Diet High in Folate and Vitamin B-12 May Reduce Risk of Heart Disease
WebMD News Archive
Dec. 6, 1999 (Baltimore) -- One of the many suspected risk factors for the
development of heart disease appears to be high levels of a chemical called
homocysteine in the blood. "There is evidence now that the risk from
homocysteine is like that for cholesterol," says Dr. F. Xavier Pi-Sunyer,
MD, professor of medicine at Columbia University, in an interview with WebMD.
"The higher the homocysteine, the higher the risk."
Dr. Pi-Sunyer and colleagues report in the November issue of the American
Journal of Clinical Nutrition that people who consume higher amounts of
folate and vitamin B-12 see a significant reduction in the level of
homocysteine in their blood. "We estimate that for some of these patients
their risk for heart disease was reduced by 60-80%," he says.
The study looked at almost 500 people who had diabetes, high blood pressure,
or high levels of cholesterol in their blood, or a combination. All of them
would be expected to be at increased risk for heart disease based on these
other conditions. Study participants were selected to receive either a prepared
diet provided to them, or to make their own selections based on guidelines from
the American Dietetic and American Diabetes Associations diets.
"I think one of the most significant things about this study is we were
trying to give people a diet that would cover all their requirements for their
particular health problem as well as making sure they got the vitamins and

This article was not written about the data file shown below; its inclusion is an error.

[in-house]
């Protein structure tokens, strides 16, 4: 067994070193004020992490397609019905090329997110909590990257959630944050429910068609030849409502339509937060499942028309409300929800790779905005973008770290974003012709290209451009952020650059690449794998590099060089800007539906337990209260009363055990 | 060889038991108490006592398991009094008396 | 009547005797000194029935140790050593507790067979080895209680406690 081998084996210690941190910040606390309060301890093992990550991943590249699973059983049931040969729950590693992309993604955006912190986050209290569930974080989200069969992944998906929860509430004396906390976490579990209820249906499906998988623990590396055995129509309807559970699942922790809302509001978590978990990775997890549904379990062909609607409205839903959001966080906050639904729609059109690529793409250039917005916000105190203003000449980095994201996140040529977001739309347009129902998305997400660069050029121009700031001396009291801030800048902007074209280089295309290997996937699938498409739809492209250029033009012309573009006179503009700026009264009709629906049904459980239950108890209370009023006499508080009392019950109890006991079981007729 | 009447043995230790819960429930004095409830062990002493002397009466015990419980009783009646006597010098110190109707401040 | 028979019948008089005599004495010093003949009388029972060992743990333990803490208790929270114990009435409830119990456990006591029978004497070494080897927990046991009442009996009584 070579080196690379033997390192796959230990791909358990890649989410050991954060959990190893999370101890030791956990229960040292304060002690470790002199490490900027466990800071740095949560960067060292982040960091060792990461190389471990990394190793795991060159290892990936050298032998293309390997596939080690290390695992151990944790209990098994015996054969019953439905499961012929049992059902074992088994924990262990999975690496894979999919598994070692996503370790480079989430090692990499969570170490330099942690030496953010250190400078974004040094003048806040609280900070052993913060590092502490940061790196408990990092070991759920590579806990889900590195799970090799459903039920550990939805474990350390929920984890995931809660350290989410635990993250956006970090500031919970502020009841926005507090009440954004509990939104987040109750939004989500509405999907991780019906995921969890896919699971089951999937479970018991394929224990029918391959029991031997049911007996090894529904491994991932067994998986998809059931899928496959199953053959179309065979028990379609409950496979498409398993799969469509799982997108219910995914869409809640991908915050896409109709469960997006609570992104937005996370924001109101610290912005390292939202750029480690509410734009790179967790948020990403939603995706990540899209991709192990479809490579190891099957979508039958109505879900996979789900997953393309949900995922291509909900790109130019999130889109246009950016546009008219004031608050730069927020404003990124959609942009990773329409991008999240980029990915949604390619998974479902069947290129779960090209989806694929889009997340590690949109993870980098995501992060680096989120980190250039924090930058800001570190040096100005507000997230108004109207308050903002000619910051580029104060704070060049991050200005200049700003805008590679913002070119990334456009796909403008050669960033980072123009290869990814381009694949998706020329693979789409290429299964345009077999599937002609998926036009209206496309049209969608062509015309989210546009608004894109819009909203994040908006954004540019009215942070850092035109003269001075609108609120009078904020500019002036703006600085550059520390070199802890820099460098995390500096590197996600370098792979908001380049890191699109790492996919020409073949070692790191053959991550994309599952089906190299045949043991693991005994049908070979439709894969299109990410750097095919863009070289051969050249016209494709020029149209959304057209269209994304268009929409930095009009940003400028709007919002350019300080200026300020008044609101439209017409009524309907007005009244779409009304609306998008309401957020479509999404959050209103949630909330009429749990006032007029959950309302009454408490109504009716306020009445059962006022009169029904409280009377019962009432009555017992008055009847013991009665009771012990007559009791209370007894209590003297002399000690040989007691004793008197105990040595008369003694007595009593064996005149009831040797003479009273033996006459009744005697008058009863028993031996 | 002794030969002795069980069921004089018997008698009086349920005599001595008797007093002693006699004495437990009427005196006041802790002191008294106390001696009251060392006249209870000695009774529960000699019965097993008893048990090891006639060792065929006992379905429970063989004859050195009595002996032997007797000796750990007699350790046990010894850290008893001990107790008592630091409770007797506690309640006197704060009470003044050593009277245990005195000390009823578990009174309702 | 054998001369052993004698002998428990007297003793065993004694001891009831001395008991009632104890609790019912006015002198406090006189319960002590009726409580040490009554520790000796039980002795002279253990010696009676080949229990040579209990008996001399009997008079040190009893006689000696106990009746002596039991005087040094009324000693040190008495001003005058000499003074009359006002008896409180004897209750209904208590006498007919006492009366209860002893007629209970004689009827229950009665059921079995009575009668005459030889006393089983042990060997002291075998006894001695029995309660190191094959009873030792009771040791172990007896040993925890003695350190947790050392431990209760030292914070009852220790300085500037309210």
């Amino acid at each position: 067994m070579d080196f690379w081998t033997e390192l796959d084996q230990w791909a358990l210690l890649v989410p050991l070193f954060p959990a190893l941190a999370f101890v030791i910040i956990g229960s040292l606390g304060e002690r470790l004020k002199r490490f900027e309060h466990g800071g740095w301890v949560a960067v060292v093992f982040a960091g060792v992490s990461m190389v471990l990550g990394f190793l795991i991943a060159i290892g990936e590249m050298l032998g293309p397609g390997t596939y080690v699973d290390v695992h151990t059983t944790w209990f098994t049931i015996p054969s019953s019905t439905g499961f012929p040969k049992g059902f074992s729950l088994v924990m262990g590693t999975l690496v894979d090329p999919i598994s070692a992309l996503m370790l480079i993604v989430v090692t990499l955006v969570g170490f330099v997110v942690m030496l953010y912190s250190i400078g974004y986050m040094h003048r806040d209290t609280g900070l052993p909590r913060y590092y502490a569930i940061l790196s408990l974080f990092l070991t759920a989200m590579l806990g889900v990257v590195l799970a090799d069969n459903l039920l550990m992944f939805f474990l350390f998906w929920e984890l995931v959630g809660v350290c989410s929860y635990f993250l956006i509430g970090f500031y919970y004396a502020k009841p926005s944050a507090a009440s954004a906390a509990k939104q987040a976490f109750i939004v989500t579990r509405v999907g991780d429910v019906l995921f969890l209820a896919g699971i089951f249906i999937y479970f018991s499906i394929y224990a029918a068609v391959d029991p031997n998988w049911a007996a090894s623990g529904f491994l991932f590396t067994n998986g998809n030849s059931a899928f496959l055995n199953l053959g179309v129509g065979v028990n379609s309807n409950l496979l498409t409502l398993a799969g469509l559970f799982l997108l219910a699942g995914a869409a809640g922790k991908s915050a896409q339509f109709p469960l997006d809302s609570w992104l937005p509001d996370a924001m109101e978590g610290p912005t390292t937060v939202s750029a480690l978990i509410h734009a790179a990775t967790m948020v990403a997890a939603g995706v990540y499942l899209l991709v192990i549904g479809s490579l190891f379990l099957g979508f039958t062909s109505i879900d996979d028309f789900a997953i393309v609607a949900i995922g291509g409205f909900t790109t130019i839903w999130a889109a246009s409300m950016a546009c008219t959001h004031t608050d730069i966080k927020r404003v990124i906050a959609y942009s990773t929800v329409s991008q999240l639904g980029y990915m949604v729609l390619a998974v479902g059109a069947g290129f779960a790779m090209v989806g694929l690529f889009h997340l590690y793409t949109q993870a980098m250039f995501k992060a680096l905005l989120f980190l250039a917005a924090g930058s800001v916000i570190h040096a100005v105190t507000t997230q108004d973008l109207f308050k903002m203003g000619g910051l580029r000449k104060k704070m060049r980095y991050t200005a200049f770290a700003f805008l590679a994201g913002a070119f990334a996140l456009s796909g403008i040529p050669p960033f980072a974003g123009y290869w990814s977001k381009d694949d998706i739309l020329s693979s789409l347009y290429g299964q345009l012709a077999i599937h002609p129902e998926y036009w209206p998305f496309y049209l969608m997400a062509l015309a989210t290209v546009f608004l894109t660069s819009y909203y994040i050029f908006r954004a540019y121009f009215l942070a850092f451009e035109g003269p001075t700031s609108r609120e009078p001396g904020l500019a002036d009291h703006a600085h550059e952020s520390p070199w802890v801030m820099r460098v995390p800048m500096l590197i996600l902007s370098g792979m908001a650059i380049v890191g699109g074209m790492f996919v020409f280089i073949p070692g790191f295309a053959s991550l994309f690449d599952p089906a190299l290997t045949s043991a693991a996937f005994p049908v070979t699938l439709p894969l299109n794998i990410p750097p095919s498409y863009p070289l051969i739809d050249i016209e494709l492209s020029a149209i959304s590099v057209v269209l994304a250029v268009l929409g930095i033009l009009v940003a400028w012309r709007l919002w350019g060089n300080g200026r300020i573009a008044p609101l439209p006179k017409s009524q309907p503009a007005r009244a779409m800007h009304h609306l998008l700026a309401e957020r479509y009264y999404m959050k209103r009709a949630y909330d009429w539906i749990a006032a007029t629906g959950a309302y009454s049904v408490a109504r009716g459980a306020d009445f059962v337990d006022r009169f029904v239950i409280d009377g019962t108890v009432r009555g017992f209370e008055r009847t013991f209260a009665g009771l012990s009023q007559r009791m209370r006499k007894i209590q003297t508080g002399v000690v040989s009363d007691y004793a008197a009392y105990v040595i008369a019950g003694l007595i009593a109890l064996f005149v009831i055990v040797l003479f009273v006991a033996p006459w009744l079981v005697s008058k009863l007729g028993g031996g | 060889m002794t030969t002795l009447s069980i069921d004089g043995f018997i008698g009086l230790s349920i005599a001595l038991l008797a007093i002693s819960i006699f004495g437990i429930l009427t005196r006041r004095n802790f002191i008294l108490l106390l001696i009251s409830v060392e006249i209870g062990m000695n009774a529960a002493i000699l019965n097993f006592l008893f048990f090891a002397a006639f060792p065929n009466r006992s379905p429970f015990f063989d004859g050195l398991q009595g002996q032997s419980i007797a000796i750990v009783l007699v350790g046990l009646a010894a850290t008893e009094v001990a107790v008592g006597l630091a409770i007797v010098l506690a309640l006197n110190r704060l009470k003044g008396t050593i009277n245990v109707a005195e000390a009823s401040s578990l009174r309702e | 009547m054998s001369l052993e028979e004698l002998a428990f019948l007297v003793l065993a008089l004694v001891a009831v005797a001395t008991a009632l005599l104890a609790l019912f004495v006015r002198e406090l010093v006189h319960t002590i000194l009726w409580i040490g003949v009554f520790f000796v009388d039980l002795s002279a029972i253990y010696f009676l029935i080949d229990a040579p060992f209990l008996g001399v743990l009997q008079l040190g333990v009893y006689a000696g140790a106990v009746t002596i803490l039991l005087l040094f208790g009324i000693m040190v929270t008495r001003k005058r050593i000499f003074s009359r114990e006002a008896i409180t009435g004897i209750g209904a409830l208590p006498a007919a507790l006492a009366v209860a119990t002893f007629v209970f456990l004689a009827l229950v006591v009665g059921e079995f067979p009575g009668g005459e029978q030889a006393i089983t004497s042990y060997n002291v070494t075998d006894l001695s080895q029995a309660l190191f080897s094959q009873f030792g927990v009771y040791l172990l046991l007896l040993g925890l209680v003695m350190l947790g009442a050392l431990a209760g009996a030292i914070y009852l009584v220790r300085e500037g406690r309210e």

minerals," says Pi-Sunyer. "The current recommendation for folate is
400 micrograms per day. In this study some patients were receiving over 600
micrograms per day."
Those people who consumed the prepared diet and had the highest homocysteine
levels prior to the start of the study saw the biggest reduction in their
levels. Dr. Pi-Sunyer says that's because the prepared diet was supplemented
with folate and vitamin B-12.
Pi-Sunyer says that getting additional folate is possible through increased
consumption of foods that are high in the micronutrient, or by taking a
supplement. Foods high in folate include liver, kidney, nuts, spinach, oranges,
and bananas. Many prepared foods are also being supplemented with folate
because of its association with a reduction of a common birth defect.
Dr. Roger Blumenthal, assistant professor of cardiology at Johns Hopkins
University in Baltimore, commented on the study for WebMD. He says, "We
still haven't proven that lowering homocysteine levels is beneficial for
reducing the risk of cardiovascular [heart] disease, but this study supports
the idea that consuming a balanced diet with lots of fruits and vegetables has
multiple benefits, and perhaps adding a multivitamin to that is a good